De La Ronde was a sponsored student through the Manitoba Métis Federation's (MMF) Métis Employment and Training Department (MET), and is grateful the MMF supported her through college.

"On top of that, I was also eligible in my first year of studies, so I (received funding through) the Post-Secondary Education Support Program through the COVID relief. That was an additional $5,000 that the MMF Government supported me with, so I had no financial burdens during my studies," she said. "That was one of the biggest reliefs, especially during the pandemic when employment was hard to find."

Now that the dust has settled on the valedictorian's graduation and she's had some time to reflect on her educational experiences, this is the advice she has for other Métis Youth graduating in the next few years.

"It seems funny that a piece of paper is what we're fighting for at the end of (our studies), but that piece of paper is something that for so long we weren't able to receive, and we weren't given that same access to getting it. So, it's empowering to have that piece of parchment with your diploma, degree, certificate, whichever it might be," De La Ronde said. "But, to keep pushing towards that piece of paper, and when things get difficult, you can come to the community, and we will support you through the rest of your journey. I was heavily supported through my whole journey (by the MMF), and if it wasn't for that support from our community, I don't think I would have made it out as good as I did."

De La Ronde was one of several Métis Youth who helped Minister Genaille raise the Métis Nation flag at Investors Group Field at the home opener on August 5, 2021 in front of 30,000 Bomber fans.

Life outside of school

While at RRC, De La Ronde found a way to balance extracurricular activities and her classwork, all while remaining active within the MMF.

The Métis grad currently serves as the Infinity Women Representative for the MMF Regional Youth Advisory Committee within the Interlake Region, and is Chairperson of the MMF Provincial Youth Advisory Committee.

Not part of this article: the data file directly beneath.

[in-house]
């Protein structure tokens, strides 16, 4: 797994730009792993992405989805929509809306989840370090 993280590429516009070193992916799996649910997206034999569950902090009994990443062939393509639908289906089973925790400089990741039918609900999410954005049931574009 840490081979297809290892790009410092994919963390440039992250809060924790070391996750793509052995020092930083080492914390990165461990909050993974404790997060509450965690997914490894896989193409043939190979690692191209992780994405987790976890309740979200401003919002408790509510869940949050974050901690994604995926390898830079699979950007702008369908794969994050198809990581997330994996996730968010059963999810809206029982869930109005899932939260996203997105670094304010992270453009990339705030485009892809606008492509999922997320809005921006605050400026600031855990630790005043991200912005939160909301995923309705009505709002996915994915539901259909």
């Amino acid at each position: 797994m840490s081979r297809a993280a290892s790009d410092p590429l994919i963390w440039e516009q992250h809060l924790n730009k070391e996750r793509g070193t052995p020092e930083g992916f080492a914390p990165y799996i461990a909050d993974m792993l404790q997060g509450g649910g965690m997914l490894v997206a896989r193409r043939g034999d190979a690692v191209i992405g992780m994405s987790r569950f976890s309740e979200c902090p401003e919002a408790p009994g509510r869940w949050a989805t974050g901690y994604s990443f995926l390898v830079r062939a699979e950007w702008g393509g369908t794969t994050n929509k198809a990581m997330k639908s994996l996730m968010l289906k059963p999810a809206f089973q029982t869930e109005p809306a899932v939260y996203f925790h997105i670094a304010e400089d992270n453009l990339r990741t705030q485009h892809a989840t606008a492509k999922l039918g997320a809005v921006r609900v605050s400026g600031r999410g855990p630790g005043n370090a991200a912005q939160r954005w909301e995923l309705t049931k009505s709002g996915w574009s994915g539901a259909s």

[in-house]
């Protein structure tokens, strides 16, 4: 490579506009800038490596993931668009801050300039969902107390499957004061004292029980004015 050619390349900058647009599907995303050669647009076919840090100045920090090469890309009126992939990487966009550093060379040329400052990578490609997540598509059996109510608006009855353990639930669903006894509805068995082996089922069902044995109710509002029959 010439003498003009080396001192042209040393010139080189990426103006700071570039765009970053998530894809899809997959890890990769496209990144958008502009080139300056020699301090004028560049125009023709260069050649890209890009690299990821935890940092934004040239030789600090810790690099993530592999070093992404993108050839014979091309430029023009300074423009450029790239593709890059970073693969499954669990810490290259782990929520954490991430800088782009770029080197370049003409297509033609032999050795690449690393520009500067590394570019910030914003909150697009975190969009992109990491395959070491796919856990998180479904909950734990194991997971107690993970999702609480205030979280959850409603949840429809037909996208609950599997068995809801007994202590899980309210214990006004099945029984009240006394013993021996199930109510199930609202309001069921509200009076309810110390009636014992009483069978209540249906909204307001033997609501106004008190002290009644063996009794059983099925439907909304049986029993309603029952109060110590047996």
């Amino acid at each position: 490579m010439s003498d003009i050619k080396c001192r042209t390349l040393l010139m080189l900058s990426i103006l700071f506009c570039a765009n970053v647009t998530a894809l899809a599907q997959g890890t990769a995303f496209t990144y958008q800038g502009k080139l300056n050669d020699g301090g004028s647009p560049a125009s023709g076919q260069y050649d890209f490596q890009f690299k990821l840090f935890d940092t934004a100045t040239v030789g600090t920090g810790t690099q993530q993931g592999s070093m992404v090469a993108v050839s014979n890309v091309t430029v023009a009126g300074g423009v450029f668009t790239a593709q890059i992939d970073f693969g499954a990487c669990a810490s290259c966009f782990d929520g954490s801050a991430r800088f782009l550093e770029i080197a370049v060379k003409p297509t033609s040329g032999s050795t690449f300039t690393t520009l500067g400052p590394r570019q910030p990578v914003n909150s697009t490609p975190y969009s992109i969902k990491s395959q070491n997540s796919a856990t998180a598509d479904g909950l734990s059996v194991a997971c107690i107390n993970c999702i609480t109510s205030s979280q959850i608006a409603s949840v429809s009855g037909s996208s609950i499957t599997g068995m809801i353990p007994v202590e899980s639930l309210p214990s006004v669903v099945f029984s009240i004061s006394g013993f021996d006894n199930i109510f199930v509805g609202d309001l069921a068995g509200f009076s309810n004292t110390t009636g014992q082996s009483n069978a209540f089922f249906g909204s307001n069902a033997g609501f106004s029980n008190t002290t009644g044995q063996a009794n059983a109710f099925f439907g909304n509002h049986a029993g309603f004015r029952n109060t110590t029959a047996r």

She strives to make sure MMF Cabinet understands the needs of Red River Métis Youth and the perspectives they have. She said one of her notable moments as Chairperson involved a resolution passed at the 2019 Annual General Assembly (AGA).

"(It's to) to ensure that Youth are involved at the AGA," she said. "We used to have a Youth conference that ran coinciding with it. We have moved our Youth conference, so our Youth are wholeheartedly involved in participating at our Assembly because (Youth are) the root of our government level."

De La Ronde also served as the Youth Co-chair for the MMF AGA in March 2022. She strives to listen to what the Youth have to say and be an active voice for them.

"I'm hearing where we could do better and areas where they see improvement needs to be made. (I'm) bringing all those issues that I hear forward and (I'm) trying to have positive conversations on them, to make sure these Youth know that we do support them, we are listening to them, and we're doing everything in our power to work for them," she said. "I might be the face that gets to take part in all these fun opportunities. But really, I'm doing the work for all those (Métis Youth), and the concerns that I hear is why I am here."

De La Ronde served as the Youth co-chair at the MMF Annual General Assembly in March 2022.

Earlier this year, De La Ronde was one of four Youths selected to the Red River Métis delegation that travelled to Rome to meet with Pope Francis. She was honoured to participate in the delegation and thinks this trip hits home the narrative of Youth having a deeper understanding of the issues Métis Citizens have faced both past and present.

"We were able to have Youth perspective to bring those home and then have other conversations with Youth. So, we can talk about what we heard, how we felt, and how we saw things from the perspective of being young people in our community."

The Métis Youth leader said it was surreal to hear what His Holiness said, and his words had an impact.

"Especially regarding the future. Because Youth are the future of our government, they're the future of our Nation, and I think it's important for us to be involved now so we can carry on that work in the future."

De La Ronde was one of four Youths selected to the Red River Métis delegation that travelled to Rome earlier this year to meet with Pope Francis.

One highlight De La Ronde recalls during the trip was being able to have supper with the other Youth delegates near the Pantheon and reflect on what this trip meant to them.

All in all, she believes the future for Red River Métis Youth is bright.

"There is so much Youth excellence out there," she said. "We get to know a few names, and we know of a few people, but there is so much excellence within our communities, and I think it's truly inspiring."